Taking the Spooky out of Spiders
October 31, 2018
It’s Halloween time. People across the country are going all out with decorations, watching scary movies and preparing their costumes. We love Halloween, but as entomologists it can be a tricky time of year. Because people share articles written by bozos about how scary and creepy and gross spiders are. And then other people who are cool send those stories to us so that we can respond.
This year, we spent huge chunk of October (#Arachtober for people who love arachnids) in the Amazon Rainforest. There are awesome spiders here. In this post we will use two of the most feared spiders to challenge our assumptions. Today, we will take the spooky out of spiders. Myth-bust. Lore-school. Fact-buffet. Let’s get started.
- Spider Fangs
These are the fangs of a Phoneutria sp. spider (a group commonly referred to as Brazilian Wandering Spiders). Facts: Spider fangs are covered in hard exoskeleton and are called chelicerae. They are attached to venom glands that are attached to muscles that inject venom. They use their fangs and venom as the first step in eating. You know how our saliva gets our digestive enzymes primed for that first bite of food? Well, venom immobilizes prey and pre-digests it so that a spider can eat it. It’s like an external stomach.
Spider fangs are hollow. The red arrow in the picture above is pointing to the opening at the tip of the fang! Fangs don’t drink blood. After the prey is envenomated and softened up spiders use their mouths for the next step in the digestion process. The yellow arrow is pointing to the mouth of the spider. These animals suck up the digested prey through their mouths and strain out hard bits with the hairs surrounding the opening.
These are the fangs of a red rump tarantula exuvia, which is the molted exoskeleton. See how they are oriented differently than the wandering spider? Tarantulas (along with trapdoor, Australian funnel-web, and mouse spiders) are mygalomorphs. They are Old School spiders that have fangs that point down rather than crisscross like araneomorphs (more modern spiders.)
- Spider Eyes
Spiders are not creeping on you. They are not watching you as you sleep- waiting for the opportunity to pounce on you. Most spiders have 8 eyes (some species only have 6, like the brown recluse…). They can be arranged in different patterns on the cephalothorax. For the most part, spider eyes detect different levels of light. There are only a few spider species with excellent vision. So, they can’t see your ghoulish face all screwed up in disgust at the sight of them. They can’t see you recoil in fear or huddle in your bed petrified to move.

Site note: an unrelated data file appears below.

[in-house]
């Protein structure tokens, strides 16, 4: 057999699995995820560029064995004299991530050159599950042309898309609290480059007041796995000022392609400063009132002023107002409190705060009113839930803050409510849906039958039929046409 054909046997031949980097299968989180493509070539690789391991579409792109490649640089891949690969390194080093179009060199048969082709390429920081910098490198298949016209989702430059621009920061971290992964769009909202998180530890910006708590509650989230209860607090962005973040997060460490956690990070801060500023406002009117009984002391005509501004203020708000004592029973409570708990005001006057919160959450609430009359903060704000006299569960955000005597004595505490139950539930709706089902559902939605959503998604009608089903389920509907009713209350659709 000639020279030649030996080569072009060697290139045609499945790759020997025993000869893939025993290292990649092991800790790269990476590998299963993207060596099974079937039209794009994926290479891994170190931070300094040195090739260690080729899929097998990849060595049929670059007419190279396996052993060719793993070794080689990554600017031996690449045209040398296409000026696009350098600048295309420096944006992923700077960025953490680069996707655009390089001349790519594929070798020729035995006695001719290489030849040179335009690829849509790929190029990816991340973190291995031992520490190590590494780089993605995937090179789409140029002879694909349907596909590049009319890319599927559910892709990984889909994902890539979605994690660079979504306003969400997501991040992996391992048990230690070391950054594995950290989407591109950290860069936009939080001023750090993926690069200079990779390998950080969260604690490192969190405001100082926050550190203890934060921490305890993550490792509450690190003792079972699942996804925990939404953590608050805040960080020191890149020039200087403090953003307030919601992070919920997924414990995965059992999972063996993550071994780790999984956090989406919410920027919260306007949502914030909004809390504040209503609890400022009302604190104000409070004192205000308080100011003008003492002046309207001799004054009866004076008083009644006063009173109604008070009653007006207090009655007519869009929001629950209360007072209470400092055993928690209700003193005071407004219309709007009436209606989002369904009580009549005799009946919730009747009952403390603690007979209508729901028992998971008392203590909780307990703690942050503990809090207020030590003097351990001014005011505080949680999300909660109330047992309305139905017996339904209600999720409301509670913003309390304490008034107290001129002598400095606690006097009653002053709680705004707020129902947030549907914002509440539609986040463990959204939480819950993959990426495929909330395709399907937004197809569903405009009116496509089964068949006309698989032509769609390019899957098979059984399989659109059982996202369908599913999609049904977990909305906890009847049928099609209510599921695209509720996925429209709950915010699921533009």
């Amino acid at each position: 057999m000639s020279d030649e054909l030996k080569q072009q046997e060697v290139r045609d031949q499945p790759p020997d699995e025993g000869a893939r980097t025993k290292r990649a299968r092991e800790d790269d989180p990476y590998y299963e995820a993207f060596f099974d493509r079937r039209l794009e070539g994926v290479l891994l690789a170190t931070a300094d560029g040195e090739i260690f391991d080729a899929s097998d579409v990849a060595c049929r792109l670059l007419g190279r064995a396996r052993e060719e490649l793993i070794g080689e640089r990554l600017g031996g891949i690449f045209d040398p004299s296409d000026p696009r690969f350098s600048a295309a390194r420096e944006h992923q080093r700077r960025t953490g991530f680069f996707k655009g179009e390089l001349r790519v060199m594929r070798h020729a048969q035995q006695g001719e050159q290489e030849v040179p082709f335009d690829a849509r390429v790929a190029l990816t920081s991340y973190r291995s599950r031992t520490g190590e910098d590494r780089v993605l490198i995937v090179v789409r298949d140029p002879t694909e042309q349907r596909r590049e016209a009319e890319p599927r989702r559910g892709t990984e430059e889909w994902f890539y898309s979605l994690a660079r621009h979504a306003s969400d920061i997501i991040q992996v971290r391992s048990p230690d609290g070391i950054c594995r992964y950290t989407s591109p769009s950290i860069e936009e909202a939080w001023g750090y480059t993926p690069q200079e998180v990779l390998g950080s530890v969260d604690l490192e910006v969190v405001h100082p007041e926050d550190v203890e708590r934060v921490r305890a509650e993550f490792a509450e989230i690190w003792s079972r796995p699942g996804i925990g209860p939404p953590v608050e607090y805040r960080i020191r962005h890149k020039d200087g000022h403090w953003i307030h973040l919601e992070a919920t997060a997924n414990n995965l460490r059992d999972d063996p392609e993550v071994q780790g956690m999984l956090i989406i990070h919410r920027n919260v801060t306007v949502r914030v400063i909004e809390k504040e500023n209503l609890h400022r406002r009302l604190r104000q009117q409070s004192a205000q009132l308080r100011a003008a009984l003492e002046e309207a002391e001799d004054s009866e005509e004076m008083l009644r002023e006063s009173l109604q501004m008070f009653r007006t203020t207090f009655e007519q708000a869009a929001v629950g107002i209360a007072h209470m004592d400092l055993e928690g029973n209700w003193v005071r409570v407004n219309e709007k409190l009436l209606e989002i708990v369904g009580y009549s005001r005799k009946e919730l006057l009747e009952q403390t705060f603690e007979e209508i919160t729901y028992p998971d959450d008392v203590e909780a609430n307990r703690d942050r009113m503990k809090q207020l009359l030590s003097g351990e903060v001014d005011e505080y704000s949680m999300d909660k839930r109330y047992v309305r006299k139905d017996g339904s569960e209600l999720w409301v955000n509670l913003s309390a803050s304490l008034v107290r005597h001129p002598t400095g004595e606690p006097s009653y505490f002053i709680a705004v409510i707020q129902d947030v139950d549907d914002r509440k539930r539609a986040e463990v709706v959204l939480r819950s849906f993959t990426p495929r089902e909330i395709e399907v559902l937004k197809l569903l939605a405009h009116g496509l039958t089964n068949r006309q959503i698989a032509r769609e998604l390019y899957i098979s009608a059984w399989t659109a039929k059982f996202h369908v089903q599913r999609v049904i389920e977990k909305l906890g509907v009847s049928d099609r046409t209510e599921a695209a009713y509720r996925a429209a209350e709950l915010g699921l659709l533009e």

The red arrows on this pic of the Phoneutria sp. wandering spider help to show where the lateral eyes are.
This is the top plate, or carapace of the molted tarantula. Can you count all 8 eyes?
Cheat Sheet. Since this is the molted carapace of the tarantula, they ‘eyes’ you counted are actually the top layer of the eyes. Spiders molt their outer layer of fangs as well!
Here’s a better view of the lateral eyes of a tarantula.
- Spider Legs
Spiders, like all arachnids, have 8 legs. There are some spiders that use their front legs to “feel-see” their way around, holding them out in front of them like antennae. In fact, ant-mimic spiders bend their front legs and tap around and they look just like the geniculate elbowed antennae of the ants they are trying to trick so that they can eat them as a treat.
Lots of people are freaked out by spider legs. They’re too long. They’re too skinny. They’re too hairy. They’re too…spider. But, at the ends of spider legs are something that a lot of people overlook- the epic adorableness of spider toes. And their toenails. This is this tarsal segment of the wandering spider. At the tip you can see the two claws surrounded by claw tufts. These tufts spread out when the foot is on the ground and look like little paws.
Tarantulas have some of the cutest feet in the animal kingdom. This tarantula had been walking in the mud, but this shot shows us the millions of hairs on the feet. There is some debate in the spider world about whether or not silk or a silk-like secretion comes from the hairs on tarantula feet. But in any event their feet are fuzzy! Kittens schmittens. Denounce that gripping fear and RESPECT THE CUTE.
Something interesting we learned while poking around with our microscope was that pedipalps (the leg-like mouthparts that extended out from the front of the cephalothorax) have only one claw! We never knew that before!! You’re never too old to learn something new about your favorite animals!!
We hope you learned a bit about spiders body parts from our two Peruvian Amazon spider friends. Jess and I get to travel to the rainforest a few times a year and each time we see something new!
For more information on spiders and how they are not out to get you check out my article in Pest Control Magazine.
All photos taken with the MicroDirect HD by Celestron.